Interview’s latest cover story features Beyoncé interviewing her sister Solange. As with our own Solange interview, the conversation delves deep into formative experiences from her childhood. Among other topics, they also discuss the similarities between A Seat At The Table narrator Master P and their father, Matthew Knowles:
SOLANGE: Well, I find a lot of similarities in Master P and our dad.
BEYONCÉ: Me, too. [laughs]
SOLANGE: One of the things that was really, really deep for me in talking to Dad is his experience of having the community choose you [as one of the first students to integrate his Southern elementary and junior high school] — to do that, to go out and be the warrior and the face of that is just such an incredible amount of pressure. And to evolve from that and still have your sense of independence and still have your stride and your strength, and to dream big enough that you can create something from the ground up bigger than any community, neighborhood, or those four corners … I remember reading or hearing things about Master P that reminded me so much of Dad growing up. And they also have an incredible amount of love and respect for one another. And I wanted a voice throughout the record that represented empowerment and independence, the voice of someone who never gave in, even when it was easy to lose sight of everything that he built, someone invested in black people, invested in our community and our storytelling, in empowering his people. You and I were raised being told not to take the first thing that came our way, to build our own platforms, our own spaces, if they weren’t available to us. And I think that he is such a powerful example of that.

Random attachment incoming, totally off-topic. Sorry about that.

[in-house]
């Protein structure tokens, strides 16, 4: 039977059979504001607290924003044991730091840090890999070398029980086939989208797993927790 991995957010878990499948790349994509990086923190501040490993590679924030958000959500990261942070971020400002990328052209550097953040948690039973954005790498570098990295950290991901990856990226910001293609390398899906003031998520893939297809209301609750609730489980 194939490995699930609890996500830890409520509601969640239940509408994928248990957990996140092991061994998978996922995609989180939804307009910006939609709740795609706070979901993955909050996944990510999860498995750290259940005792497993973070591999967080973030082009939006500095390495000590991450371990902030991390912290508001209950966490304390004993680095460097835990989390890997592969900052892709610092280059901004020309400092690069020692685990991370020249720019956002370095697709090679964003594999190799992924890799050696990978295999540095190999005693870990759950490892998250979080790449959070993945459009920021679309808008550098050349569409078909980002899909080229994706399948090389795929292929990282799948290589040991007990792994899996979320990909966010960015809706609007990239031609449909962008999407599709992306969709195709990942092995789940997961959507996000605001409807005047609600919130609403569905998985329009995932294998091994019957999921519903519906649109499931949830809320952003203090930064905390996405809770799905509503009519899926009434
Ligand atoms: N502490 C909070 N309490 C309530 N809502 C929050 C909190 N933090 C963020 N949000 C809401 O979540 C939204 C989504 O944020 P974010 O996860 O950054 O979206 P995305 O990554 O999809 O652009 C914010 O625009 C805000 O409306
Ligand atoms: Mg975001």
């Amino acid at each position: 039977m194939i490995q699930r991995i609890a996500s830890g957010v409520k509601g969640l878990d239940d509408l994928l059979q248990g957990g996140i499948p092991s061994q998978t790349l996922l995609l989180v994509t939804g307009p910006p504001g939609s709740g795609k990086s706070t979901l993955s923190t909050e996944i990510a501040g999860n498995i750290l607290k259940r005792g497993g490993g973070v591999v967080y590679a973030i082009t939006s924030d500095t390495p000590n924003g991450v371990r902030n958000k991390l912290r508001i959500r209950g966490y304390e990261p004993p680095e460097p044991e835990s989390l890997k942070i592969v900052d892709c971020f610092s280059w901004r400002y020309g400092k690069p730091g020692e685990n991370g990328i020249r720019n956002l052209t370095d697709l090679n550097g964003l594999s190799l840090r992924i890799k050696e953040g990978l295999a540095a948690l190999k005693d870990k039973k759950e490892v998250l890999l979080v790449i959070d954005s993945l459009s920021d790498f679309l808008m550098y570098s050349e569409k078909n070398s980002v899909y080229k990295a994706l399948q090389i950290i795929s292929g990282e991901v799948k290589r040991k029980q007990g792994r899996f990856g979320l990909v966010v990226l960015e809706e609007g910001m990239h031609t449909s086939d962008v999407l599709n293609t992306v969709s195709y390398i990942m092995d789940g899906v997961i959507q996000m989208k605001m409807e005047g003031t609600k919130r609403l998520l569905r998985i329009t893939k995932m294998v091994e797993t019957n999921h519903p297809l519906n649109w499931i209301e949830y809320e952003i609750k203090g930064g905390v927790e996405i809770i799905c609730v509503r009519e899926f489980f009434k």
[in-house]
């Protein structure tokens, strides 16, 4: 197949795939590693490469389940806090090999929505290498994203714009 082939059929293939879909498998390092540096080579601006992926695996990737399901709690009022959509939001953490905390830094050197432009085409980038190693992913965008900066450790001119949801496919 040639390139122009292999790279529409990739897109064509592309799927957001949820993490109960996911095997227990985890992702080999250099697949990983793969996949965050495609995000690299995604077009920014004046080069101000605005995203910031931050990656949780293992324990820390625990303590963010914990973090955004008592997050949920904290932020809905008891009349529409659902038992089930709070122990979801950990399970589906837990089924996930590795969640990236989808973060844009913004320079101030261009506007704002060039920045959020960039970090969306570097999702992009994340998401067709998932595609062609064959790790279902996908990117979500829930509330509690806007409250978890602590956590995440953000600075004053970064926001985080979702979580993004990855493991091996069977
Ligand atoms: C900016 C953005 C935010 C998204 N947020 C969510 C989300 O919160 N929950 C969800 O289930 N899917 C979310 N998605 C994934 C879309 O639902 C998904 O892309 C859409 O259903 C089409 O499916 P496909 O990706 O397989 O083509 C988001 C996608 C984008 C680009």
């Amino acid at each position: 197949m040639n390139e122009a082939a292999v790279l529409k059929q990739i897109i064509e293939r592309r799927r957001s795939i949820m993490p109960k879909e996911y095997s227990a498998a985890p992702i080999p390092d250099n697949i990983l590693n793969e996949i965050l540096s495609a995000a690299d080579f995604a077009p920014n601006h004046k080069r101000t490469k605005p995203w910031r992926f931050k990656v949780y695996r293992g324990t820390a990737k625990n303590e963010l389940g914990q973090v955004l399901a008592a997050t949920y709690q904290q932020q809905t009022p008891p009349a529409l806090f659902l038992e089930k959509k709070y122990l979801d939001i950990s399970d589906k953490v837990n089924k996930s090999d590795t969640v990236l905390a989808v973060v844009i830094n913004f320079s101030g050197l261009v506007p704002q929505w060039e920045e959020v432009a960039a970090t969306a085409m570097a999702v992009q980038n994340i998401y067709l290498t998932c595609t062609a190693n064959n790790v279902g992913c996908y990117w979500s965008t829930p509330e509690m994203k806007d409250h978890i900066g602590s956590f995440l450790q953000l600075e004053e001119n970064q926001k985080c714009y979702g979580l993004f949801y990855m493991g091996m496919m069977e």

Later, Solange explains the thinking behind her portrait on the album cover:
I wanted to create an image that invited people to have an up-close and personal experience—and that really spoke to the album title—that communicated, through my eyes and my posture, like, “Come and get close. It’s not going to be pretty. It’s not going to be perfect. It’s going to get a little gritty, and it might get a little intense, but it’s a conversation we need to have.” I wanted to nod to the Mona Lisa and the stateliness, the sternness that that image has. And I wanted to put these waves in my hair, and to really set the waves, you have to put these clips in. And when Neal, the hair stylist, put the clips in, I remember thinking, “Woah, this is the transition, in the same way that I’m speaking about on ‘Cranes.'” It was really important to capture that transition, to show the vulnerability and the imperfection of the transition—those clips signify just that, you know? Holding it down until you can get to the other side. I wanted to capture that.
The Knowles sisters also get into Solange’s undying love for Nas and The Real Housewives Of Atlanta, misconceptions about what it means to be a strong woman, the origin of “Cranes In The Sky,” the backstory of producing the album and its music videos, and more. Read the interview here.